High-speed career sampling and infinite games

I found it inspiring to see my friend Nat Eliason switch careers several times after stepping down from his marketing agency.

In just the last year alone, he tried being a YouTuber, commercial real estate, software developer, and finally landed on being a DeFi Builder where he is currently happy now.

His personal philosophy on any career search is to find a sufficiently lucrative infinite game you could keep playing indefinitely.

"Every job is a game. Some of the games suck. Some are fun. Some are lucrative. Some aren’t. And it’s all individual. There are things you love that others hate. Things you hate others love.
The goal of high-speed career sampling is not to get a bunch of jobs. It’s to do a bunch of different forms of work. You can do types of work without permission or anyone giving you a job. And you should probably try on the type of work before you take on a 2-4 year job.
Basically you want to find a type of work that you enjoy doing, that pulls you in deeper, and that you’d keep doing for minimal compensation. If it happens to also pay a lot, great, but you should enjoy it even if it doesn’t."

I resonate a lot with his philosophy because I've found so much clarity through simply trying a bunch of stuff.

Here's a list of the "careers" I've sampled: Manager, facilitator, course creator, author, chat bot builder, email marketer, community builder, coach, mentor, youth speaker, chess teacher, camp director, etc.

If you're going through a transition or wondering where to start, writer Nick deWilde has a fantastic new article on the nine infinite games to play with your career.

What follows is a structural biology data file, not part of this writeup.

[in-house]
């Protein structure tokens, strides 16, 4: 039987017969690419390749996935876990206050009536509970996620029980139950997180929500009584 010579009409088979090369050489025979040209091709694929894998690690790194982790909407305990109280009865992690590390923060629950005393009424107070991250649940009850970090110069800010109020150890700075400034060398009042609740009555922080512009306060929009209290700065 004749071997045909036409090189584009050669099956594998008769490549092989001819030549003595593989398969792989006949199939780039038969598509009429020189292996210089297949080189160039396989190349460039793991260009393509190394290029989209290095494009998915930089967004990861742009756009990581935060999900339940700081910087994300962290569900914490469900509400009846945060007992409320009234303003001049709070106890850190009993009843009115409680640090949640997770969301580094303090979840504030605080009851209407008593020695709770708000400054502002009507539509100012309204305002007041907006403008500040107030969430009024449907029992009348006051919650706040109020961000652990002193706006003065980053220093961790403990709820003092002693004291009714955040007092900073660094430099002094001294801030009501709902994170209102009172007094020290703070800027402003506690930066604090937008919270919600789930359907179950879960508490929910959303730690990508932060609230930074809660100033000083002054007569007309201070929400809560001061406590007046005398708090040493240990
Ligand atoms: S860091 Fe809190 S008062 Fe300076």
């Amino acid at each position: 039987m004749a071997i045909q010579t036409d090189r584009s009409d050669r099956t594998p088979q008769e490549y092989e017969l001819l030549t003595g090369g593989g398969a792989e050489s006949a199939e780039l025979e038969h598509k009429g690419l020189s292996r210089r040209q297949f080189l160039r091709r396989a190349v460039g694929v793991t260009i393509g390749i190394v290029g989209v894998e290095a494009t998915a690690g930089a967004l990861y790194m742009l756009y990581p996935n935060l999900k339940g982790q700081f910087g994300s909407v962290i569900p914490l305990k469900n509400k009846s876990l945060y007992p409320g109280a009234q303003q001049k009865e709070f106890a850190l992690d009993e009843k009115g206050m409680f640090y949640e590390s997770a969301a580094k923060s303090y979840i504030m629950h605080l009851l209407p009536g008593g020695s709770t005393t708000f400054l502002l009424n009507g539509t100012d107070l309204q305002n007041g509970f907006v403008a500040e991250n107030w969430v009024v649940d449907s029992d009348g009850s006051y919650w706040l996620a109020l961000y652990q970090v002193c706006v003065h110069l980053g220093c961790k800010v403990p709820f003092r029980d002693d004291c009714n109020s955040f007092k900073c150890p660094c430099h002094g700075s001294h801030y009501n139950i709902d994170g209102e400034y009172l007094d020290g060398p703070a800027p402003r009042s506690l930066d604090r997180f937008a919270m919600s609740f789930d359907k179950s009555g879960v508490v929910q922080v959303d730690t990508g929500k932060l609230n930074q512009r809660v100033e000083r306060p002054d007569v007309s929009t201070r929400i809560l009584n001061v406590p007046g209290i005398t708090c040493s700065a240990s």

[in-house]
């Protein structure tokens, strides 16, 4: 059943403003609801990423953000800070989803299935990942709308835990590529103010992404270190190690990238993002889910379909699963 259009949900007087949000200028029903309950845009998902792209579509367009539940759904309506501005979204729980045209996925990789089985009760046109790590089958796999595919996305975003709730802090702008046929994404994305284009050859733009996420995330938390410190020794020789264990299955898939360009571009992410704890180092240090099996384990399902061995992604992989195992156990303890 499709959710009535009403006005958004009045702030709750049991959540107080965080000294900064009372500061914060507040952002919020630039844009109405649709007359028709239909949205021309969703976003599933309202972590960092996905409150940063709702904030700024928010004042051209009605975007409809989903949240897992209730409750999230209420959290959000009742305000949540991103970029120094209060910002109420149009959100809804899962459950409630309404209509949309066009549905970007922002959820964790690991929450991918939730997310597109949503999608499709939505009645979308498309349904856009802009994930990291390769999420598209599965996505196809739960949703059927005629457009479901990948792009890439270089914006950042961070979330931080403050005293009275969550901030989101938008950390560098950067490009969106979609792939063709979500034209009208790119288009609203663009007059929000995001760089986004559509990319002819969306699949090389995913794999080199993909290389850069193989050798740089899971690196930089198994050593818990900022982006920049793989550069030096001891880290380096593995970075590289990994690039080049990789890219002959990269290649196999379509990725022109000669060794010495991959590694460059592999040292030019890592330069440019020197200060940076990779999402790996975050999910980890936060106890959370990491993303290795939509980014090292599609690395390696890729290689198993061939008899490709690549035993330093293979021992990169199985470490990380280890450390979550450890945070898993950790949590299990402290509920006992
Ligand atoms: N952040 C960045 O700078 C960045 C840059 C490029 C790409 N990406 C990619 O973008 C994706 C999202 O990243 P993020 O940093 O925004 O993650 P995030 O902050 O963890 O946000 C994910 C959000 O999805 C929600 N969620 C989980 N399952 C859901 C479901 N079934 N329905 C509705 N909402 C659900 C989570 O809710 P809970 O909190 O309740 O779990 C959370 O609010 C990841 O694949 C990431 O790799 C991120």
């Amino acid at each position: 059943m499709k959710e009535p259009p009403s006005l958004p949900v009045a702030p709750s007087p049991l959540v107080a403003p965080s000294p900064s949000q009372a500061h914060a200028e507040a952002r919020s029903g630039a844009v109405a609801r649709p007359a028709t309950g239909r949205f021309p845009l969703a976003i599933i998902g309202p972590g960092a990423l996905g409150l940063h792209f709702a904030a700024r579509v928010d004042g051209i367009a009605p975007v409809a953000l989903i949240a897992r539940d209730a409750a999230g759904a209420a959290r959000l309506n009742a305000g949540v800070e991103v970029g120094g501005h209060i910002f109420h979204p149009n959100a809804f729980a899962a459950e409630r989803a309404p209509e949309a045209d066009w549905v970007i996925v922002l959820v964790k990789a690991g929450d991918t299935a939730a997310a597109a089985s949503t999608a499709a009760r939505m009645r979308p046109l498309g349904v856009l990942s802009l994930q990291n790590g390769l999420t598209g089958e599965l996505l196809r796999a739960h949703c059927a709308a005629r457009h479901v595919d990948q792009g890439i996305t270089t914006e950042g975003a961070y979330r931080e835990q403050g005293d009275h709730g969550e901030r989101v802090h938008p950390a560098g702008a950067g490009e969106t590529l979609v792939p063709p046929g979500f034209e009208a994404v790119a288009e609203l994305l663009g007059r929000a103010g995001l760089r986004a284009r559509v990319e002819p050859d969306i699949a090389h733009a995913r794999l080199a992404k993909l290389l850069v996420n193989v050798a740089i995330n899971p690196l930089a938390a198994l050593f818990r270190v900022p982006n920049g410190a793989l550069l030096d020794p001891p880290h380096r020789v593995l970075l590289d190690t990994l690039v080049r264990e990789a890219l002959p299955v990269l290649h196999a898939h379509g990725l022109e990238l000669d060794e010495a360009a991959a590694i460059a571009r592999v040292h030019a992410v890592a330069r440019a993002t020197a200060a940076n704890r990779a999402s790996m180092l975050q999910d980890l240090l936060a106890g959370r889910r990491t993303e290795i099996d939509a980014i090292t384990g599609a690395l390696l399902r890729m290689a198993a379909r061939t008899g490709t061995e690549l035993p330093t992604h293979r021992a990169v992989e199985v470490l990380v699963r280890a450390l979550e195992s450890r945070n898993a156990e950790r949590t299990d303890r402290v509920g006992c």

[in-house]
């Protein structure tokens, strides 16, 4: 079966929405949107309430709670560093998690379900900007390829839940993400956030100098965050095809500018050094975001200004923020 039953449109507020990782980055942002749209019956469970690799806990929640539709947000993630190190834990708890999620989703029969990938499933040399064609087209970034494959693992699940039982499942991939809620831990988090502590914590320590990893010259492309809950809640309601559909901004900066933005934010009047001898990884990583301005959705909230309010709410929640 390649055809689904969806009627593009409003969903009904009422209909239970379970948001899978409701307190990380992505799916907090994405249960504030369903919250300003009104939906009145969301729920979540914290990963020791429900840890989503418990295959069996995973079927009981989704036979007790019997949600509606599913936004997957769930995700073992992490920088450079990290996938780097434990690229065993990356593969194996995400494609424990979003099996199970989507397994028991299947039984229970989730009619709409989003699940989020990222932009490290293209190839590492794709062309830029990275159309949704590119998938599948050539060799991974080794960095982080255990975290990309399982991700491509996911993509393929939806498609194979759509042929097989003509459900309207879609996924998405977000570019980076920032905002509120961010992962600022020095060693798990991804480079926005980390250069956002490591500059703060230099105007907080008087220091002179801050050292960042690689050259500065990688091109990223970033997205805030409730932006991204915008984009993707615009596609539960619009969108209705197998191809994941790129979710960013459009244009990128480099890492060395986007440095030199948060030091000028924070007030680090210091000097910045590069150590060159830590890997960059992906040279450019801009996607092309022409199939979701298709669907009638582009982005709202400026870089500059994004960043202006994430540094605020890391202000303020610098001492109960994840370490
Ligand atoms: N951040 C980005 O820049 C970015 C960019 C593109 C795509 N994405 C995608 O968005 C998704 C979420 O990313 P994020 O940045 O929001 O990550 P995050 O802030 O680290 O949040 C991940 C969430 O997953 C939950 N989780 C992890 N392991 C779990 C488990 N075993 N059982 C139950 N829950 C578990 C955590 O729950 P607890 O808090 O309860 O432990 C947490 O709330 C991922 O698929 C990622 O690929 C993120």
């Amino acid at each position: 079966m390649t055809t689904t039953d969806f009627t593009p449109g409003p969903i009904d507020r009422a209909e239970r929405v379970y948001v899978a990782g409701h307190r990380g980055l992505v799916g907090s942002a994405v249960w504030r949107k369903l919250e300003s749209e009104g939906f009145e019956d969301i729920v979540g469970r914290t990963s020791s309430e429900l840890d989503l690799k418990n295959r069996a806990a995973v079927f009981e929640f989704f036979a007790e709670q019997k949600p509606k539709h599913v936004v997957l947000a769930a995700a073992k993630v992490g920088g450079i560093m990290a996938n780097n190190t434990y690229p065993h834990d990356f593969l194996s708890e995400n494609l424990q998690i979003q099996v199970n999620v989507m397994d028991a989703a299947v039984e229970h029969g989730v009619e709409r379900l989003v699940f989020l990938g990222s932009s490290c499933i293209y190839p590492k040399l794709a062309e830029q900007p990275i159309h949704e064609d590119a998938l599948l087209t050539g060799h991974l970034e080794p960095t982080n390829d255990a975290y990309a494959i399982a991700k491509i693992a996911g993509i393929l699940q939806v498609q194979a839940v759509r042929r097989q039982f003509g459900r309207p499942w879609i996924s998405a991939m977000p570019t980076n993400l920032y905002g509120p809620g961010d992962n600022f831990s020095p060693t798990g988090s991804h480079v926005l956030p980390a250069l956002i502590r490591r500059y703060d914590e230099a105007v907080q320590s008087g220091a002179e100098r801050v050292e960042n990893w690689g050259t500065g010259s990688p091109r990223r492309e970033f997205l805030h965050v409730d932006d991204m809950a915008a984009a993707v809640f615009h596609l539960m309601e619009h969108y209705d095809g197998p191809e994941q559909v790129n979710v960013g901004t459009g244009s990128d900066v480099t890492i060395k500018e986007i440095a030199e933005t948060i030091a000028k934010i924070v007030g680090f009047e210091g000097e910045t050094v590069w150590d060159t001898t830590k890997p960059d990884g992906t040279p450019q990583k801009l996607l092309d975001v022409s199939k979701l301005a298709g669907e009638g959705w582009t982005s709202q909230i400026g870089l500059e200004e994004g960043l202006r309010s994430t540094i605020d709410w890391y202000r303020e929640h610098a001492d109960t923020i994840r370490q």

To save you a click, the nine games are:

  1. Money
  2. Power
  3. Relationships
  4. Performance
  5. Mastery
  6. Discovery
  7. Autonomy
  8. Energy
  9. Impact
You don’t have to choose a single game to orient your career. You are more than welcome to mix and match them, and even select options that don’t appear on this list.
What’s important is that you recognize that there are lots of legitimate options for how to direct your career. And if you aren’t enjoying the game you’re playing today, you still have plenty of time to start a new one.

When we zoom out, there are other strategies to align your career with your pursuit of meaning. For those who are not as focused on their career right now, I also wrote an article about there being no pressure to find your life purpose at work in the first place.

I personally don't like seeing my career as a ladder because most workers don't stay in one role or industry for their whole lives. What's more helpful (for me) was to reframe "climbing the ladder" to be like a frog jumping on a new lily pad.

I also think about careers in terms of seasons. What might be right for you in your 20s may not be the same job or org in your 30s. Some seasons may be shorter or longer or even non-existent at times.

There's never a permanent right answer. Just an answer that's right for you, right now.

I haven't fully fleshed out my thoughts on these ideas yet but if anyone finds this interesting, reply back and let me know!

👇 Below the fold

🙂 Final Thoughts

My hope with Tam's Jam is that you (1) learn something useful and (2) live a happier and more meaningful life.

If you dug this, I'd love it if you shared this issue with a friend. You can forward this email or send them here to sign up for the next edition.

As always, let me know what you're reading (or watching). I'll share my favorites in the next issue of Tam's Jam.

With gratitude,


Tam's Jam

Tam Pham Twitter

I'm a writer and bachata dancer currently bouncing around Latin America. Trying to make the most out of my one wild and precious life.